Cost: $15 per person
I've always been fascinated by people's dietary habits. That doesn't necessarily mean that I'm understanding of them, just that I'm intrigued. I have no qualms with vegans or vegetarians, but I typically despise any attempt to make mock food items (i.e. tofurkey).
Quick Interjection: I think this distrust and distaste of fake food comes from my many years of celebrating Passover. It's always a big challenge to make seemingly every day food out of kosher for passover ingredients. I've had k for p brownies, cookies, muffins, cakes, and even bread. I don't really understand why there's this need to fill certain food voids. I'd be perfectly happy eating fruit for dessert for 8 days.
For that matter, I don't see the absolute need for there to be fake meat products when people who want to be vegetarian or vegan can get protein sources elsewhere. Does it really have to look like a sausage patty or a chicken nugget I do have to say though that Morningstar Farms has this down pretty well (the taste is great, but it's my absurd set of principles that's the problem). I'm also a little bothered by vegan baking (if you can't use eggs then I don't think I want to know what chemical substitute is holding those gooey brownies together). That being said there are two creative girls in my class that are constantly trying to prove me wrong and have made some really delicious dishes (despite how mysterious the ingredients may be).
After what seemed like weeks of trying, my friend Renee (vegetarian/audiologist) finally got me to head out to one of her favorite spots in the city to change my mind on all this fake meat business. So after a busy day of boards studying we packed up our books and headed north to Lakeview to hit up The Chicago Diner.
The diner's set up with a bunch of booths lining one wall, a small counter bar, and a bunch of tables in between. It's not too big of a place, and unfortunately they don't take reservations (it's cool though because the website clearly states "sorry dude"). We went on a Wednesday at 6:30 and got in no problem. I think a few people were waiting when we left.
The waiter was really helpful in our decisions which was really important since I was pretty unfamiliar with all of the choices. They've got a great feel for the nutritional value and source of their food too which is a plus. Almost all of his recommendations were spot on (except for the kale).
The price is alright considering it's more expensive to prepare fake meat than real meat. Most of the main items hovered around $11 with beers and shakes in the $5 range and appetizers near $7. The portions are pretty large as well. One thing to beware of is the inevitable indecisiveness that will come about from any vegetarian or vegan person you're dining with. The way Renee put it was that she's so used to only having one or two options on a regular restaurant menu that she was overwhelmed with choices (I on the other hand was just whelmed).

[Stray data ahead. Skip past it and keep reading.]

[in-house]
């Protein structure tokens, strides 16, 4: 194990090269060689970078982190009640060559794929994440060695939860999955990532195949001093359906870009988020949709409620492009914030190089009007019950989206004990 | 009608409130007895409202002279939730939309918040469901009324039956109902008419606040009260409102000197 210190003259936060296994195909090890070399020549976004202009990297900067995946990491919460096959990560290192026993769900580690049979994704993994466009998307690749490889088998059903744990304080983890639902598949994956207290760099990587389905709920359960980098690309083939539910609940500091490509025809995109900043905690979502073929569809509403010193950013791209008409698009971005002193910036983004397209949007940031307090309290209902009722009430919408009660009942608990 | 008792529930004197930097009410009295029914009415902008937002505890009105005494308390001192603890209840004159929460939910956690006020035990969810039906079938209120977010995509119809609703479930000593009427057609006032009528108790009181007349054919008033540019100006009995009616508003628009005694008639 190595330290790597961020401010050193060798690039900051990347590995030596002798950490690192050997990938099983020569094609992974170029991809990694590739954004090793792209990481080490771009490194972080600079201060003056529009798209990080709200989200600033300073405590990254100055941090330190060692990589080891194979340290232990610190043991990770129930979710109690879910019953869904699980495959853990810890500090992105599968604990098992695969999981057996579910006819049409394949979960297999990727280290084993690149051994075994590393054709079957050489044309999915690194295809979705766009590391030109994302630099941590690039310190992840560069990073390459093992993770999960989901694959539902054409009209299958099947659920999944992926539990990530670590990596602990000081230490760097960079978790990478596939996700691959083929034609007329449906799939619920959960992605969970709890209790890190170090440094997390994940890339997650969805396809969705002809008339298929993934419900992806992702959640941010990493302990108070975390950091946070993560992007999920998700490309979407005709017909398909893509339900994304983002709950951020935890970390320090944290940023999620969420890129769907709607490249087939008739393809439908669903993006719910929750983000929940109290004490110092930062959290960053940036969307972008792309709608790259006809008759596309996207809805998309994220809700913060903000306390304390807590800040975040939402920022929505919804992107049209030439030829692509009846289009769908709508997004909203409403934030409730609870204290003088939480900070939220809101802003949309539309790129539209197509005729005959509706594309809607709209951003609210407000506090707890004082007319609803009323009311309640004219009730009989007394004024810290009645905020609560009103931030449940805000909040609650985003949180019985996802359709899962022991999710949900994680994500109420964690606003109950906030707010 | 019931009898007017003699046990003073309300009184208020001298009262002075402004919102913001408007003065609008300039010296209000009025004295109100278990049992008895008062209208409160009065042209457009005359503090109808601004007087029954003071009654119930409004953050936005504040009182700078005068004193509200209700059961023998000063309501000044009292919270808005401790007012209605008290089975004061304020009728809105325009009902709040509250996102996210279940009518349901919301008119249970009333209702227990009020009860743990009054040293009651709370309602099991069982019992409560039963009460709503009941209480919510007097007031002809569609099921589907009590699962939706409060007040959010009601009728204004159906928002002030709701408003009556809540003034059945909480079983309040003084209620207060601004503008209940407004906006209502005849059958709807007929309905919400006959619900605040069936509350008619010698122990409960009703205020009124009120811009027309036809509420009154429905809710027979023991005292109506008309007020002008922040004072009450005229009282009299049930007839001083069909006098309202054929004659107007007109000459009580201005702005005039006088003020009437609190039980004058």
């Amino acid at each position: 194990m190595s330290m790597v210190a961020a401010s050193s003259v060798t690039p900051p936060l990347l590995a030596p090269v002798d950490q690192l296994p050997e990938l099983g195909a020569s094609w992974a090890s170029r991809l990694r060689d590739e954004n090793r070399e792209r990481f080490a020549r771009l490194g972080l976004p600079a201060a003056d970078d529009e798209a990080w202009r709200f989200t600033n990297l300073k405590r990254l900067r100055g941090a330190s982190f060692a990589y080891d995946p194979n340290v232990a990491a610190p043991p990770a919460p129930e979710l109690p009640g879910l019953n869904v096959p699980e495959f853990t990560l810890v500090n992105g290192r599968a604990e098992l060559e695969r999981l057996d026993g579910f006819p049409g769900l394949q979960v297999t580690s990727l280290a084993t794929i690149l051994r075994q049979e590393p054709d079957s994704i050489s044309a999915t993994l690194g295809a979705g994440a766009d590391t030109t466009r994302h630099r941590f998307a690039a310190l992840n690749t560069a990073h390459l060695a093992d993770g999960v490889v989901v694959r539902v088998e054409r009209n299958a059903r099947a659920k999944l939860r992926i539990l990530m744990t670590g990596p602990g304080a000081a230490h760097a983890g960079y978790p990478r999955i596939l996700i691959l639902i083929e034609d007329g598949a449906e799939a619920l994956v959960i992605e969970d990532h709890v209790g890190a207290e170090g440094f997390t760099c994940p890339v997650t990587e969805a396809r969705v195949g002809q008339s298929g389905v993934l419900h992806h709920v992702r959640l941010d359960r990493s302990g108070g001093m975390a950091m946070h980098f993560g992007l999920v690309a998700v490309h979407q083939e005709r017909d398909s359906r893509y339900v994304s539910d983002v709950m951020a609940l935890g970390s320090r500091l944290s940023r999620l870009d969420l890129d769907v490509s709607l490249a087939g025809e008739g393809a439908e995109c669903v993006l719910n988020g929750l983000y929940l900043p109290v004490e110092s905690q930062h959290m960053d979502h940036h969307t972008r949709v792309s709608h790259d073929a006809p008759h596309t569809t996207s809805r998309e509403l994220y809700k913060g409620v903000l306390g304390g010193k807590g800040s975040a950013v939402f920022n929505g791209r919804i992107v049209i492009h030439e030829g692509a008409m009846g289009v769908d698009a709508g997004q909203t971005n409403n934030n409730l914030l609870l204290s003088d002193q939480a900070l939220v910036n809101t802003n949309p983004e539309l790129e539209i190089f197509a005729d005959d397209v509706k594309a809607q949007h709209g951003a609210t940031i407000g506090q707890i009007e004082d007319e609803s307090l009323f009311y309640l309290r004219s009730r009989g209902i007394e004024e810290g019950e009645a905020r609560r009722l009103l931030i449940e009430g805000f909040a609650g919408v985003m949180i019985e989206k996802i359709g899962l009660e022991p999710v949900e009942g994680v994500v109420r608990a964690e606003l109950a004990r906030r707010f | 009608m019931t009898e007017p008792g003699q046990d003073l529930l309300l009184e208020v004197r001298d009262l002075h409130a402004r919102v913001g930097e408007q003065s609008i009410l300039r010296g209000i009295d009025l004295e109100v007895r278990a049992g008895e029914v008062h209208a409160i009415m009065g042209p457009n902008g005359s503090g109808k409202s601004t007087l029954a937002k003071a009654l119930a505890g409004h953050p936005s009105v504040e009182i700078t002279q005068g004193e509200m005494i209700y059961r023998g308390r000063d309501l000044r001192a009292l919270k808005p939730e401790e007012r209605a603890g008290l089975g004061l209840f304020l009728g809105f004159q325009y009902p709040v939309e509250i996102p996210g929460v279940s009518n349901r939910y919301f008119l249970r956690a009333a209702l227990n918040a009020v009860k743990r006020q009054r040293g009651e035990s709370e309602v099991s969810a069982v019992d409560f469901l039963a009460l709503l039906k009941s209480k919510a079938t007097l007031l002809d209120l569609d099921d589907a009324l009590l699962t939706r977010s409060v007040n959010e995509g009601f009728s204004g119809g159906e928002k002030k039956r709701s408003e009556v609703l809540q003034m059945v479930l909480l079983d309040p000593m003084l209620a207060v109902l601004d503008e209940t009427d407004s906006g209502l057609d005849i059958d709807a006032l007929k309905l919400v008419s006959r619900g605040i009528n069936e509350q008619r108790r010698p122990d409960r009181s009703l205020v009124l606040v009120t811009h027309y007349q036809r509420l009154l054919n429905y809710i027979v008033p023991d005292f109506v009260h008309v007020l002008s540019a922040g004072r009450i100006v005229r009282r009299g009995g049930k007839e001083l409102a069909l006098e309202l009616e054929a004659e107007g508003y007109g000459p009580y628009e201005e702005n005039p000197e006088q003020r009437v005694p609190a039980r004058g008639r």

We got the ball rolling with an order of the Nachos. They were covered in a smooth guac, seitan chorizo, cheeze (not a misspelling, it's vegan cheese), and large jalapeno chunks. I think seitan can hold up a little flavor wise but that texturally it's not the same as meat. That being said, the chorizo got lost in the other ingredients, but the super fresh veggies came through strongly. With all of the jalapenos it was definitely one of the spicier nacho platters I've had lately.
Next Renee got the "Bacon Cheeseburger," and I got the "Reuben." Essentially I think seitan can be flavored any which way you want, but the texture comes out much closer to bologna. In my Reuben, that came through a bit, but otherwise the sandwich was fantastic (I'd take it over the one I had at Grahamwich for sure). The sauerkraut and dressing were properly proportioned and carried crisp flavors. Renees burger was solid throughout, and I was mostly impressed by how the "bacon" was able to hold it's flavor against the other pseudomeat and toppings. Still I think it'd be nice if it looked more like bacon and less like beggin strips. Renee got the sweet potato fries for her side which I thought were pretty standard. Per the server's suggestion, I went with the flashed greens for my side. I probably shouldn't have gotten this since I'm not the biggest kale fan, but it may be right up someone else's alley.
The Bacon Cheeseburger
Finally we went for dessert. They make their own peanut butter in house for a bunch of their dishes, but that's not really Renee's cup of tea. Instead we went for the Chocolate Chip Cookie Dough Milk Shake. It was amazing. Then I found out it was made without any dairy products, and I was blown away. I was always under the impression that dairy free ice cream was absolutely horrible (thanks Ken's Diner), but this shake changed my mind.
The Chocolate Chip Cookie Dough Milk Shake
Well they turned a skeptic into a believer. For vegetarians and vegans this place is a must eat. For everyone else, this place is no joke. You may not get real meat or dairy products, but the fantastic preparation carries their food. As someone who'd never had seitan before, I'm glad this is where I got to try it. I'm giving the Chicago Diner 4 out of 5 Pearls.